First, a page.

Report Inappropriate Content
0
Kudos
411
Views
Highlighted
Honored Social Butterfly
1
Kudos
450
Views

450 Views
Message 5 of 7

Another scare tactic by the left about Social Security and Medicare. Trump is not going to gut either one but wants to preserve for those who paid in it for over  40 years. Those who promote Medicare for all are the ones who will destroy one or both programs. Social Security and Medicare are predicted to go broke in the next 20 or 30 years if not fixed . Medicare for All will hasten it `s demise to about 5 years and will rob the seniors and the disabled who really need it.   Those who say the rich will pay for it are mistaken .  The fact is that  if you confisicate 100%  of the wealth of the rich it would only keep the government running for about 3 weeks.

Report Inappropriate Content
1
Kudos
450
Views
Highlighted
Honored Social Butterfly
0
Kudos
482
Views

482 Views
Message 6 of 7

Starve the beast

 

Saving Social Security

 

Cutting Social Security benefits in the face of severe shortfalls in retirement income would hurt most Americans. As my colleague Tony Webb recently pointedout  in an episode of my podcast Reset Retirement, one-third of retirees are dependent on Social Security for 90% or more of their income, and over 60% depend on the program for more than half of their income.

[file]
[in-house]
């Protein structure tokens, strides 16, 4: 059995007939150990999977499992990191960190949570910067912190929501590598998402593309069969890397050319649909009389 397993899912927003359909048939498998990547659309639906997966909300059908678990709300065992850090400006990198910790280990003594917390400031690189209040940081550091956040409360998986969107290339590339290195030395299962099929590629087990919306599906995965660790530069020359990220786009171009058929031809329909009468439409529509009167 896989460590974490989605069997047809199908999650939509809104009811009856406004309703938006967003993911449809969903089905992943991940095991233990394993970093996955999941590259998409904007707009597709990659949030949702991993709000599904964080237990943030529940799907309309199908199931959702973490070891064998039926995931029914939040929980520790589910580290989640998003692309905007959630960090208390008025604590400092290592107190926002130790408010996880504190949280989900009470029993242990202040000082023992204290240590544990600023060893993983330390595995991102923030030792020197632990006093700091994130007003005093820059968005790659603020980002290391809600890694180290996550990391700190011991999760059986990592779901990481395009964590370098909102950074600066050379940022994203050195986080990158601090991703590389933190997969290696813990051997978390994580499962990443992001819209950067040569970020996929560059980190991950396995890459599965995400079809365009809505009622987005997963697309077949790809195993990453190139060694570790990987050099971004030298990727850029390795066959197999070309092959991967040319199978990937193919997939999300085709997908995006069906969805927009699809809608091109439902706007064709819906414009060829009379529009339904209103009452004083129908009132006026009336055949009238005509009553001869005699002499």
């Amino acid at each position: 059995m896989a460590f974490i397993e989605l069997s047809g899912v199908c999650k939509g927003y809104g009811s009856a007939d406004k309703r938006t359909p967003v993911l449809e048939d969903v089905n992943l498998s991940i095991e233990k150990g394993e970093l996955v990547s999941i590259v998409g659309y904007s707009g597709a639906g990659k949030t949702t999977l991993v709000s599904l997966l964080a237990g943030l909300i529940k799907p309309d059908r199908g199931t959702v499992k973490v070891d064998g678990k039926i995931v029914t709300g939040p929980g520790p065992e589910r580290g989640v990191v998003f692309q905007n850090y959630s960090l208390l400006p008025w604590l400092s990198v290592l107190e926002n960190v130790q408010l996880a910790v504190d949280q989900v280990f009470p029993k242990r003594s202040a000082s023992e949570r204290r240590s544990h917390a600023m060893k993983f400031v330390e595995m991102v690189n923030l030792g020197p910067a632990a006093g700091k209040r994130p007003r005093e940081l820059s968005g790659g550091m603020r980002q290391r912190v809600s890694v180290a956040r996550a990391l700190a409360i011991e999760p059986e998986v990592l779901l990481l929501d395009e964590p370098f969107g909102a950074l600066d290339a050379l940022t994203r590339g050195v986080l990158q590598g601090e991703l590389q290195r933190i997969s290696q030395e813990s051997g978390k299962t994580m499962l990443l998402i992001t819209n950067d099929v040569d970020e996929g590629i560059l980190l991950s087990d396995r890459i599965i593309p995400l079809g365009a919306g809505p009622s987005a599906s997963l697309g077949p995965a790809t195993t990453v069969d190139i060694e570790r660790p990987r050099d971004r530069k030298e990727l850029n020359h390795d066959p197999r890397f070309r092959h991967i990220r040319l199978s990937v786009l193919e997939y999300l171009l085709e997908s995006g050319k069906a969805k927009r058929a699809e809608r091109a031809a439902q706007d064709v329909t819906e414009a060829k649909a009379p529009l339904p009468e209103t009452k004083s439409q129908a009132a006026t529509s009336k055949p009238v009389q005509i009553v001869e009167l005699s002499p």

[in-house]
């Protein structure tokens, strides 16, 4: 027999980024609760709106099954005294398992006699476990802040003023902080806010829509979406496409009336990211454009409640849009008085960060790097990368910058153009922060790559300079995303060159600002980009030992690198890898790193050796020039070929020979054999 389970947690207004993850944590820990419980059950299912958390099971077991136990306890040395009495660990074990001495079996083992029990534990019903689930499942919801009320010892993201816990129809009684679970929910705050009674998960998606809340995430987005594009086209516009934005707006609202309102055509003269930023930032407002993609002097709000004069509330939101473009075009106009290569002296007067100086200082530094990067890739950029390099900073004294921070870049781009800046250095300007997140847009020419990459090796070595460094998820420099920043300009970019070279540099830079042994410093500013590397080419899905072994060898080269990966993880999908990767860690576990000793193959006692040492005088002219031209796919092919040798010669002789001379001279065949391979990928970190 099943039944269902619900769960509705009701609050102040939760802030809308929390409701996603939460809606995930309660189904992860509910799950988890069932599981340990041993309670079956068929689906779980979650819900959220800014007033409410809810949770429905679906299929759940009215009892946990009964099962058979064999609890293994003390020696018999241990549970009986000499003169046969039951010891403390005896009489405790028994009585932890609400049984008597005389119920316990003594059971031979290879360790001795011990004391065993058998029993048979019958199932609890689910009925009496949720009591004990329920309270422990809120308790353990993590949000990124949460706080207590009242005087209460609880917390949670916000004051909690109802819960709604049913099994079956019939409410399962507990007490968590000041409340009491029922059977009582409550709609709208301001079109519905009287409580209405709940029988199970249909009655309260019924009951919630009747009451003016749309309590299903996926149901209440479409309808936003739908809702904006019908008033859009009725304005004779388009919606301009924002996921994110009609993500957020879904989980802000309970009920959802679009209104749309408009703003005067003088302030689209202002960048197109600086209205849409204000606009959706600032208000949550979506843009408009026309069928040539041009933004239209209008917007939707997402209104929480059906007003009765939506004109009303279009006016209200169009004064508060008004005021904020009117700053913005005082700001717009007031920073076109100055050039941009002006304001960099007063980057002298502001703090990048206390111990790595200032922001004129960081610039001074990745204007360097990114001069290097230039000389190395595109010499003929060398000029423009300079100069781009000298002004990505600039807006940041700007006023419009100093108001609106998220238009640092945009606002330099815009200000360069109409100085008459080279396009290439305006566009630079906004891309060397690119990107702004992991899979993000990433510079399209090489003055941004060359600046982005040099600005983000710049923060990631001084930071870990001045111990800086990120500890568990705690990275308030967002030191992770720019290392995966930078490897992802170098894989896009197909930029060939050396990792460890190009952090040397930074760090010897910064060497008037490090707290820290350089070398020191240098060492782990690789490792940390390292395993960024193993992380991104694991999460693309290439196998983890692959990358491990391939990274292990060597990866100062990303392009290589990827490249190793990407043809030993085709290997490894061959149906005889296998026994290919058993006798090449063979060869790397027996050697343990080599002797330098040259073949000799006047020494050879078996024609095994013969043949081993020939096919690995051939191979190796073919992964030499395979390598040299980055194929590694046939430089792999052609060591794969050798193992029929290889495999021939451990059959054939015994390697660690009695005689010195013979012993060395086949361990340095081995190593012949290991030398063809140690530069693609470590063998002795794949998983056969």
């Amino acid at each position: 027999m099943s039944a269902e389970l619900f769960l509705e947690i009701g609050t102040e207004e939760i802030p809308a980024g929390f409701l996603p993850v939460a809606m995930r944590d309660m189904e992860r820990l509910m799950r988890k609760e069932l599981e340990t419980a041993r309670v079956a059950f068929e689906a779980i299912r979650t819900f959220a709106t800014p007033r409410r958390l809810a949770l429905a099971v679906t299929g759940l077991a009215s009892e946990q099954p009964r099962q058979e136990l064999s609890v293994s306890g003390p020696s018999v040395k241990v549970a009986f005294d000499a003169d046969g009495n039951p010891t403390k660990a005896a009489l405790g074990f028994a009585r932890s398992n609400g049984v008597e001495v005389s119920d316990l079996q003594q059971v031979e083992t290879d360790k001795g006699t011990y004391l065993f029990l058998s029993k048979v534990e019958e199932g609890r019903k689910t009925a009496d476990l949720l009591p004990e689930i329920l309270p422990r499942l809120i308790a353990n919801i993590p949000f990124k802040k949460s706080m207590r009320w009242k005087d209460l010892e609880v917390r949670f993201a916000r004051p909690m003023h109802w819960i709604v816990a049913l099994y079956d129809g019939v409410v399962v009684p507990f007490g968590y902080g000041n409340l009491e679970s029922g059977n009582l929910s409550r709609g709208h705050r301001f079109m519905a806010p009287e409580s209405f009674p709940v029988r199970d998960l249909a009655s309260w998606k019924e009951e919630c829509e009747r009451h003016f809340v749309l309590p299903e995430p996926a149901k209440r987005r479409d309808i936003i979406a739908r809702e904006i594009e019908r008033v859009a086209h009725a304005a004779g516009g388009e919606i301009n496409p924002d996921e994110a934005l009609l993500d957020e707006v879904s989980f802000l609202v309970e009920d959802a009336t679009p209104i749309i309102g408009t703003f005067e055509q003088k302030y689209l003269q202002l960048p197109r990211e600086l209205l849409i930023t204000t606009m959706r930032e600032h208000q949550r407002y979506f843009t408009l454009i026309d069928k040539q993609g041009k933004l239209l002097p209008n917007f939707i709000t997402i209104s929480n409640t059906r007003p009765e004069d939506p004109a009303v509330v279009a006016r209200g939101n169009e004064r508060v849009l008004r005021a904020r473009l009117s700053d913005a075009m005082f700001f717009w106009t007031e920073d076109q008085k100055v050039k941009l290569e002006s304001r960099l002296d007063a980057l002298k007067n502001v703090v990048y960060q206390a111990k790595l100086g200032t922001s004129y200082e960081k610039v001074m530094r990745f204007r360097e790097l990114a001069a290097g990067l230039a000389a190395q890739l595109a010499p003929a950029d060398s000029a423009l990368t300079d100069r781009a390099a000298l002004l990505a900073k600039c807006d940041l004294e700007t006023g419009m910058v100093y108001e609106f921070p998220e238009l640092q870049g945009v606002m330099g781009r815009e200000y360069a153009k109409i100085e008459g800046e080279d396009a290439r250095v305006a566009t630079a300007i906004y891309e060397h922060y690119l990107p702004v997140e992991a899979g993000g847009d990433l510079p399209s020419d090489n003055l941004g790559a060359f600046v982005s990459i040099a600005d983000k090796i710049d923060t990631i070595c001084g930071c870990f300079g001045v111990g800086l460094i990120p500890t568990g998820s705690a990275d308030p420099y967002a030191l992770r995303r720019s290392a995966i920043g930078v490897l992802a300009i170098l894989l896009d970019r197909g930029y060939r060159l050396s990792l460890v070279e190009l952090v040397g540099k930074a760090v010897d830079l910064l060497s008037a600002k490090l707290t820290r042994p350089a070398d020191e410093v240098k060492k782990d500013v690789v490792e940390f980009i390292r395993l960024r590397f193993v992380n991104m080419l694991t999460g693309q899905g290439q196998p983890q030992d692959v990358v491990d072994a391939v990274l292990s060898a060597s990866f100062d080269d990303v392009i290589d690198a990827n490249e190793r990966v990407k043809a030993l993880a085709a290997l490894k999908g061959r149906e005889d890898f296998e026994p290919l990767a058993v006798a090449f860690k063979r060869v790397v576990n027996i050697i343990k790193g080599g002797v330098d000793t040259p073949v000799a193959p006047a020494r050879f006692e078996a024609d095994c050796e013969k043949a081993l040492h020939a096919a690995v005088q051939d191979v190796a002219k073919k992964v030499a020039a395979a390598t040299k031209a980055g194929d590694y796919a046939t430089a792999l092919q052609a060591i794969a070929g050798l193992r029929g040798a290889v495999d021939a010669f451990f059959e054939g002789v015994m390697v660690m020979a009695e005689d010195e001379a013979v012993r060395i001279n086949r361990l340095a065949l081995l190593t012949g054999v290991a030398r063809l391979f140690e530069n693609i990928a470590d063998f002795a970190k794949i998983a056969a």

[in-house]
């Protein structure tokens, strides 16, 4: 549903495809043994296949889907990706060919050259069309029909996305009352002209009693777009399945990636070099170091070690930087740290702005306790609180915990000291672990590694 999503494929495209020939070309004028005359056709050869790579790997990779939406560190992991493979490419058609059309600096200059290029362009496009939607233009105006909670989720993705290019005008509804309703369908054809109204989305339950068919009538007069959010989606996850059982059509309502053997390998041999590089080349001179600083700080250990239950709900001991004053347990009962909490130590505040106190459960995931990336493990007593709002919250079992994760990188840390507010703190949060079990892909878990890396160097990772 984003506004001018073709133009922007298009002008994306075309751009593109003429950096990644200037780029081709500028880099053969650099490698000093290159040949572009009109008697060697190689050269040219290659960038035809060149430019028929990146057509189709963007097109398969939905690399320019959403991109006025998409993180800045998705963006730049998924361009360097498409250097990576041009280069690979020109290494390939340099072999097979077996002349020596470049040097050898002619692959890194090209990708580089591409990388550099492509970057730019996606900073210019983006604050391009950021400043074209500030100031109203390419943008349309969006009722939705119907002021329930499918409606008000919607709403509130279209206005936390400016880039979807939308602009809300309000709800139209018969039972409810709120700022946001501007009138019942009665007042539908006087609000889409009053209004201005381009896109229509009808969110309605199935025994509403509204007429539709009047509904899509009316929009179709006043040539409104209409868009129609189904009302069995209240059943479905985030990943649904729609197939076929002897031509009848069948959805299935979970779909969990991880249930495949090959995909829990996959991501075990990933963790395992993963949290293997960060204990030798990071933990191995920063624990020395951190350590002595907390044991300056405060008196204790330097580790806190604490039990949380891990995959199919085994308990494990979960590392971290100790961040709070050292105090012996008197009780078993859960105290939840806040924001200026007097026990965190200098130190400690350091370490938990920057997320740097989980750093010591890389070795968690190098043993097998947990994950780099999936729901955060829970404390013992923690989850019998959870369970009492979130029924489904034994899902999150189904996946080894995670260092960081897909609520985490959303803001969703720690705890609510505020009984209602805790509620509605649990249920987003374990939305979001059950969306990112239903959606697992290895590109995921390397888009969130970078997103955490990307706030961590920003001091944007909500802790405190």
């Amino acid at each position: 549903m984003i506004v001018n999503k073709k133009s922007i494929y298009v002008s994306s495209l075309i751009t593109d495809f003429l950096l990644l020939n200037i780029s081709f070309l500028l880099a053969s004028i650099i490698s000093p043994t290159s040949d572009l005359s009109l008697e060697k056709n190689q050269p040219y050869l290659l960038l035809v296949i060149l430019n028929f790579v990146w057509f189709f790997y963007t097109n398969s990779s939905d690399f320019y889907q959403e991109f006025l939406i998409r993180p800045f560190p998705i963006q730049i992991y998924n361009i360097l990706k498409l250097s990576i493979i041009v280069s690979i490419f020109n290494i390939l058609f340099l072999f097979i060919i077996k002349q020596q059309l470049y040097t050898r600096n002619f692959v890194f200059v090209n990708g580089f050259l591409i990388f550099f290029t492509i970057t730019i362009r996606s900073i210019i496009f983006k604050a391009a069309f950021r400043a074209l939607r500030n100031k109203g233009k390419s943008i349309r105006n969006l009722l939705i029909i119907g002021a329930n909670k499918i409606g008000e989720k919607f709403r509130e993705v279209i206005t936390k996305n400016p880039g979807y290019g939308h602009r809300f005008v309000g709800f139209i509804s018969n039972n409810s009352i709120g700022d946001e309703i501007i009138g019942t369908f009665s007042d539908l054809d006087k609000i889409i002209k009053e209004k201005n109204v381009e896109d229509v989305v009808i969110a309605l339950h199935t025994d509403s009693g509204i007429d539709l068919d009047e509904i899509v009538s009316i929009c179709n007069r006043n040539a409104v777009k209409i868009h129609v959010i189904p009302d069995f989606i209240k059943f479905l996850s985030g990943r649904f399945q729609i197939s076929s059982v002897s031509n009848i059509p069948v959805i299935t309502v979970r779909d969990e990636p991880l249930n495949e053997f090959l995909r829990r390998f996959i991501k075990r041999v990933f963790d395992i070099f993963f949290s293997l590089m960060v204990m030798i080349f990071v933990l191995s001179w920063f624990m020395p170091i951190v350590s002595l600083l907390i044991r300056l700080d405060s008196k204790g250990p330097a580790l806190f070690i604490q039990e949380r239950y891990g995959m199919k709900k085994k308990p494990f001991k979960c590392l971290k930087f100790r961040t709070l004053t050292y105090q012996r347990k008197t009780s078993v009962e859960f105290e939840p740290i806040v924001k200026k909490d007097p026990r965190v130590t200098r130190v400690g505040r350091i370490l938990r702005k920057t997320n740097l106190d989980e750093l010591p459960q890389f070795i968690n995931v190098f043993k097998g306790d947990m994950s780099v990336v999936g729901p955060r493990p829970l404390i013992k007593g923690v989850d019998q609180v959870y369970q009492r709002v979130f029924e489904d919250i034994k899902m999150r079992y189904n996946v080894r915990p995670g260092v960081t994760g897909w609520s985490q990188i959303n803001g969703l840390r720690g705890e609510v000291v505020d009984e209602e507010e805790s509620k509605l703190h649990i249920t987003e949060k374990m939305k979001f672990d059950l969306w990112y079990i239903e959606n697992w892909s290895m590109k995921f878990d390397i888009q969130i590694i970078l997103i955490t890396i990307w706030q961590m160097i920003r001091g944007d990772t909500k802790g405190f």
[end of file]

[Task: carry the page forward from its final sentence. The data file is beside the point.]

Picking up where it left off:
As Social Security expert Nancy Altman recently testified, Social Security is essential to the American retirement system. It is the base on which we all secure our retirement incomes. As Altman pointed out, “Social Security made independent retirement a reality. Prior to its enactment, the verb ‘retire’ did not mean what it means today.”

 

Preserving and expanding Social Security isn’t just an economic issue—it’s a civil rights issue, as Maya Rockeymoore Cummings and Meizhu Lui have argued. Due to the racial wealth gap, as well as the fact that minority workers have worse jobs and relatively lower employer pension